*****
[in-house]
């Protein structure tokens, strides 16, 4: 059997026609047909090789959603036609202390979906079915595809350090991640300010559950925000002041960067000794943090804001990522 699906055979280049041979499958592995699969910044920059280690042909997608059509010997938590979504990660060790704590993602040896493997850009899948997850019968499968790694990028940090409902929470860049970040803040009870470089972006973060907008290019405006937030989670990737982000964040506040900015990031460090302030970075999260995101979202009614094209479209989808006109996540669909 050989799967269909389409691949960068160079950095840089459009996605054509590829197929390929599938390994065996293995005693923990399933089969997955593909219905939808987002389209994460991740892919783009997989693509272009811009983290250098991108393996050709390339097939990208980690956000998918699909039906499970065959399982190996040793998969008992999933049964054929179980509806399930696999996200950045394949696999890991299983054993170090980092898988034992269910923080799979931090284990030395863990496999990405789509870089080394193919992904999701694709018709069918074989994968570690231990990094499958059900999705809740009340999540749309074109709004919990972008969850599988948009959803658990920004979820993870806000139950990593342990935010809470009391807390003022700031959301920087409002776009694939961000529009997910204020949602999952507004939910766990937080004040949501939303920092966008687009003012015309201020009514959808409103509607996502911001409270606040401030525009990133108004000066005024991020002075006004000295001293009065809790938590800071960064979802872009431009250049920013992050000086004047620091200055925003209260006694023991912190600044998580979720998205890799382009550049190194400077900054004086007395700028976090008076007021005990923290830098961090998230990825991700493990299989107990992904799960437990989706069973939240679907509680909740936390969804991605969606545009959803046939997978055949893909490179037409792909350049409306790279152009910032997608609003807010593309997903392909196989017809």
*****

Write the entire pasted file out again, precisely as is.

[in-house]
């Protein structure tokens, strides 16, 4: 059997026609047909090789959603036609202390979906079915595809350090991640300010559950925000002041960067000794943090804001990522 699906055979280049041979499958592995699969910044920059280690042909997608059509010997938590979504990660060790704590993602040896493997850009899948997850019968499968790694990028940090409902929470860049970040803040009870470089972006973060907008290019405006937030989670990737982000964040506040900015990031460090302030970075999260995101979202009614094209479209989808006109996540669909 050989799967269909389409691949960068160079950095840089459009996605054509590829197929390929599938390994065996293995005693923990399933089969997955593909219905939808987002389209994460991740892919783009997989693509272009811009983290250098991108393996050709390339097939990208980690956000998918699909039906499970065959399982190996040793998969008992999933049964054929179980509806399930696999996200950045394949696999890991299983054993170090980092898988034992269910923080799979931090284990030395863990496999990405789509870089080394193919992904999701694709018709069918074989994968570690231990990094499958059900999705809740009340999540749309074109709004919990972008969850599988948009959803658990920004979820993870806000139950990593342990935010809470009391807390003022700031959301920087409002776009694939961000529009997910204020949602999952507004939910766990937080004040949501939303920092966008687009003012015309201020009514959808409103509607996502911001409270606040401030525009990133108004000066005024991020002075006004000295001293009065809790938590800071960064979802872009431009250049920013992050000086004047620091200055925003209260006694023991912190600044998580979720998205890799382009550049190194400077900054004086007395700028976090008076007021005990923290830098961090998230990825991700493990299989107990992904799960437990989706069973939240679907509680909740936390969804991605969606545009959803046939997978055949893909490179037409792909350049409306790279152009910032997608609003807010593309997903392909196989017809």